"Ay," responded the other—a gruff elderly man, with a drab great coat buttoned up to the chin and a cotton umbrella between his knees. "It's old Maxwell's I suppose."
"It was his, sir, but he's dead now, you're aware, and has left it all to his niece."
"Every rood of it,—and the mansion-house and all,—every hatom of his worldly goods!—except just a trifle, by way of remembrance to his nephew down in ——shire and an annuity to his wife."
"It's strange, sir!"
"It is sir. And she wasn't his own niece neither; but he had no near relations of his own—none but a nephew he'd quarrelled with—and he always had a partiality for this one. And then his wife advised him to it, they say: she'd brought most of the property, and it was her wish that this lady should have it."
"Humph!—She'll be a fine catch for somebody."
"She will so. She's a widow, but quite young yet, and uncommon handsome—a fortune of her own, besides, and only one child—and she's nursing a fine estate for him in **** There'll be lots to speak for her!—'fraid there's no chance for uz'—(facetiously jogging me with his elbow, as well as his companion)—"ha, ha, ha! No offence, sir, I hope?" (to me) "Ahem!—I should think she'll marry none but a nobleman, myself. Look ye sir," resumed he, turning to his other neighbour, and pointing past me with his umbrella, "that's the hall—grand park, you see—and all them woods—plenty of timber there, and lots of game—hallo! what now?"
This exclamation was occasioned by the sudden stoppage of the coach at the park gates.
"Gen'leman for Staningley Hall?" cried the coachman; and I rose and threw my carpetbag on to the ground, preparatory to dropping myself down after it.
"Sickly, sir?" asked my talkative neighbour, staring me in the face (I dare say it was white enough.)
"No. Here, coachman."
"Thank'ee, sir.— All right!"
The coachman pocketed his fee and drove away, leaving me not walking up the park, but pacing to and fro before its gates, with folded arms and eyes fixed upon the ground—an overwhelming force of images, thoughts, impressions crowding on my mind, and nothing tangibly distinct but this:—My love had been cherished in vain; my hope was gone for ever; I must tear myself away at once, and banish or suppress all thoughts of her like the remembrance of a wild, mad dream. Gladly would I have lingered round the place for hours, in the hope of catching, at least one distant glimpse of her before I went, but it must not be: I must not suffer her to see me; for what could have brought me hither but the hope of reviving her attachment, with a view, hereafter to obtain her hand? And could I bear that she should think me capable of such a thing?—of presuming upon the acquaintance—the love if you will—accidentally contracted, or rather forced upon her against her will, when she was an unknown fugitive, toiling for her own support, apparently without fortune, family or connections—to come upon her now, when she was re-instated in her proper sphere, and claim a share in her prosperity, which, had it never failed her, would most certainly have kept her unknown to me for ever? and this too, when we had parted sixteen months ago, and she had expressly forbidden me to hope for a re-union in this world—and never sent me a line or a message from that day to this? No! The very idea was intolerable.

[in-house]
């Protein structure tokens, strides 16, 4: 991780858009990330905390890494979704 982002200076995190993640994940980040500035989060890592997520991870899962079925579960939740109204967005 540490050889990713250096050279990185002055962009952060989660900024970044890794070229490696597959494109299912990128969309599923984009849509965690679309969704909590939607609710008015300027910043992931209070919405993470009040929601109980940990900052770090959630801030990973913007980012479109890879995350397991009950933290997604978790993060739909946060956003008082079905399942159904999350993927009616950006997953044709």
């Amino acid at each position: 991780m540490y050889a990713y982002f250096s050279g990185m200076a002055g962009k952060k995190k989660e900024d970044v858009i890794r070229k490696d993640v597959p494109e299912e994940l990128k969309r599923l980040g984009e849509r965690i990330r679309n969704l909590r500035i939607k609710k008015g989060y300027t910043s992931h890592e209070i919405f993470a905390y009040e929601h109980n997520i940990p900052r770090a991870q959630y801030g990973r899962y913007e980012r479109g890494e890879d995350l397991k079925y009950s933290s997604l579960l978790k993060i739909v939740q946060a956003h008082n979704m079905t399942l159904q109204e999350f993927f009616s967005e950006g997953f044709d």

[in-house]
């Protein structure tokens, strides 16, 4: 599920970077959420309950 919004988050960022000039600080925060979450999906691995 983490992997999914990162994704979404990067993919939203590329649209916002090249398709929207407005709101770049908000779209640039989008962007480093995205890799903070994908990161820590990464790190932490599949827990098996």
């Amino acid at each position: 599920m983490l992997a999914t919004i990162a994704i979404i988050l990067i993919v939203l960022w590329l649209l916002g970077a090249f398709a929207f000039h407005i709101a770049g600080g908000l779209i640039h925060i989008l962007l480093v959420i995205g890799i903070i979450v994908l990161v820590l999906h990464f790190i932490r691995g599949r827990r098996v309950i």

And even, if she should have a lingering affection for me still, ought I to disturb her peace by awakening those feelings? to subject her to the struggles of conflicting duty and inclination—to whichsoever side the latter might allure, or the former imperatively call her—whether she should deem it her duty to risk the slights and censures of the world, the sorrow and displeasure of those she loved, for a romantic idea of truth and constancy to me, or to sacrifice her individual wishes to the feelings of her friends and her own sense of prudence and the fitness of things? No—and I would not! I would go at once, and she should never know that I had approached the place of her abode; for though I might disclaim all idea of ever aspiring to her hand, or even of soliciting a place in her friendly regard, her peace should not be broken by my presence, nor her heart afflicted by the sight of my fidelity.
"Adieu then, dear Helen, for ever!—For ever adieu!"
So said I—and yet I could not tear myself away. I moved a few paces, and then looked back, for one last view of her stately home, that I might have its outward form, at least impressed upon my mind as indelibly as her own image, which alas! I must not see again—then, walked a few steps farther; and then lost in melancholy musings, paused again and leant my back against a rough old tree that grew beside the road.